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What is a Troy Ounce?

What is a Troy Ounce?

The Troy ounce is a unit of measurement used specifically for precious metals like gold, silver, platinum, and palladium. It differs from the more common avoirdupois ounce used to weigh everyday items. 

The Troy ounce dates back to the Middle Ages in Troyes, France. It was adopted as the standard measurement for precious metals trading. Today, it remains the key unit for pricing and weighing precious metals in financial markets.

Origins and History

The origins of the troy ounce can be traced back to the 12th century in France. At the Champagne fairs in Troyes, a standard system of weights was used for trading goods. The Troyes system spread through Europe as an accurate set of measurements. 

By the 14th century, the troy ounce became the standard unit of measure for precious metals like gold and silver. It was larger than other ounce variants which made it well-suited for weighing small quantities of dense, high-value metals.

The British Empire eventually adopted the Troy system. In the late 19th century, Troy weights were made the legal standard for monetary precious metals in England. Today, Troy ounces are still used in British coinage and international precious metal markets.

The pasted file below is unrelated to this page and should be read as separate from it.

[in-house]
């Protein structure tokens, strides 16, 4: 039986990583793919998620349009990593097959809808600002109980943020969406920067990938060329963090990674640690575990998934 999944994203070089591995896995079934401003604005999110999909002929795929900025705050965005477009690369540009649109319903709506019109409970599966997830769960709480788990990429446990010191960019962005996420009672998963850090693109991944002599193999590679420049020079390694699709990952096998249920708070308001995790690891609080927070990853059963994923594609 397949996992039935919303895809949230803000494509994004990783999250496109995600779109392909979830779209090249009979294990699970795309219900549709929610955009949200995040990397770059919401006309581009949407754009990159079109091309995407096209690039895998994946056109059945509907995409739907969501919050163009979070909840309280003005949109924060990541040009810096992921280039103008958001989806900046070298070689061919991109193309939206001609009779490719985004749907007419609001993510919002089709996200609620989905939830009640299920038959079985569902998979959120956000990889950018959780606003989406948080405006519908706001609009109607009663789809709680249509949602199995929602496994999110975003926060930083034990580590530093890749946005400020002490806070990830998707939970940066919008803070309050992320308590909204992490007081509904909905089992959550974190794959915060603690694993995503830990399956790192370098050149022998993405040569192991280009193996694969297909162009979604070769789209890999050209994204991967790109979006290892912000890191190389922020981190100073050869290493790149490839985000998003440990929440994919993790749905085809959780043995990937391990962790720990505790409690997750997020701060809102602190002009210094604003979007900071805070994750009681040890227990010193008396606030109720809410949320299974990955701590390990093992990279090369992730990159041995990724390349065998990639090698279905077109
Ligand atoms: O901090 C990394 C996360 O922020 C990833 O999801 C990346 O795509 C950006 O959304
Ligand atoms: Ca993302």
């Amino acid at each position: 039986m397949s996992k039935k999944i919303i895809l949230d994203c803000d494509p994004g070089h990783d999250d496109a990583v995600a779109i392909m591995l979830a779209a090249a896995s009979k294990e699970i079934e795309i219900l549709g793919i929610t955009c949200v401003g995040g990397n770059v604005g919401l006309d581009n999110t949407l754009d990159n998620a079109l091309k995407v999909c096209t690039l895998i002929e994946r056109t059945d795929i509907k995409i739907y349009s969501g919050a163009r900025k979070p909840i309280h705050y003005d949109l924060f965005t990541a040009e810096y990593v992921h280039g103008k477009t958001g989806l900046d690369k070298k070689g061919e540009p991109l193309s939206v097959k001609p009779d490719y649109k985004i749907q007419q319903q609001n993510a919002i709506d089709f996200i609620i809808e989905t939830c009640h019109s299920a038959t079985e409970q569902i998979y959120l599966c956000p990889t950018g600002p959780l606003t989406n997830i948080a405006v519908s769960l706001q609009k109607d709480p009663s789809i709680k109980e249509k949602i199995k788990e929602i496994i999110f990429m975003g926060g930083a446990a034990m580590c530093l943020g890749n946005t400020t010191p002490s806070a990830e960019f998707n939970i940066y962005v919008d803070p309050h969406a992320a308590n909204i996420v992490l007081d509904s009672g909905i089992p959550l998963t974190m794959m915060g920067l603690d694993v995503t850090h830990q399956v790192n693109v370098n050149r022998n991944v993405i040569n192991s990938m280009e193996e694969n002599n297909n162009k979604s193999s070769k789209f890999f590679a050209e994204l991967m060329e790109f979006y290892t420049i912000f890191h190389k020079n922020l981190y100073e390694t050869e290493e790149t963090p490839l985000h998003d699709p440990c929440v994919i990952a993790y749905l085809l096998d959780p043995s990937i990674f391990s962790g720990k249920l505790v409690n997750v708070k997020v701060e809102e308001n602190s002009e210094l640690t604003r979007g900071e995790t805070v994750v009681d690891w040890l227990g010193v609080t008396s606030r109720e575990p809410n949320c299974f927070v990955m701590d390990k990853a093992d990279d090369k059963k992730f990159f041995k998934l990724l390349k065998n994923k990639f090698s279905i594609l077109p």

The Troy ounce is a unit of measurement used specifically for precious metals like gold, silver, platinum, and palladium. It differs from the more common avoirdupois ounce used to weigh everyday items.


Differences from Avoirdupois Ounce

The Troy ounce is approximately 10% heavier than the Avoirdupois ounce used for most other weights. One Troy ounce equals 31.1034768 grams. An Avoirdupois ounce is 28.349523125 grams. 

This difference makes the troy ounce more precise for weighing small amounts of precious metals. Precious metals are traded and priced by the Troy ounce rather than the Avoirdupois ounce.

Usage in Precious Metal Markets

The Troy ounce continues to be the pricing unit for precious metals like gold, silver, and platinum. Commodity exchanges like the London Bullion Market trade metals using the Troy ounce. Prices of precious metals are almost universally quoted in USD or other currencies per Troy ounce.

The Troy system also includes other specialized weight measurements for precious metals. These include the pennyweight, used by jewellers, and the grain, used for very small amounts.

In addition, the purity of gold and other metals is measured in carats, which represent 1/24th divisions of pure gold by weight.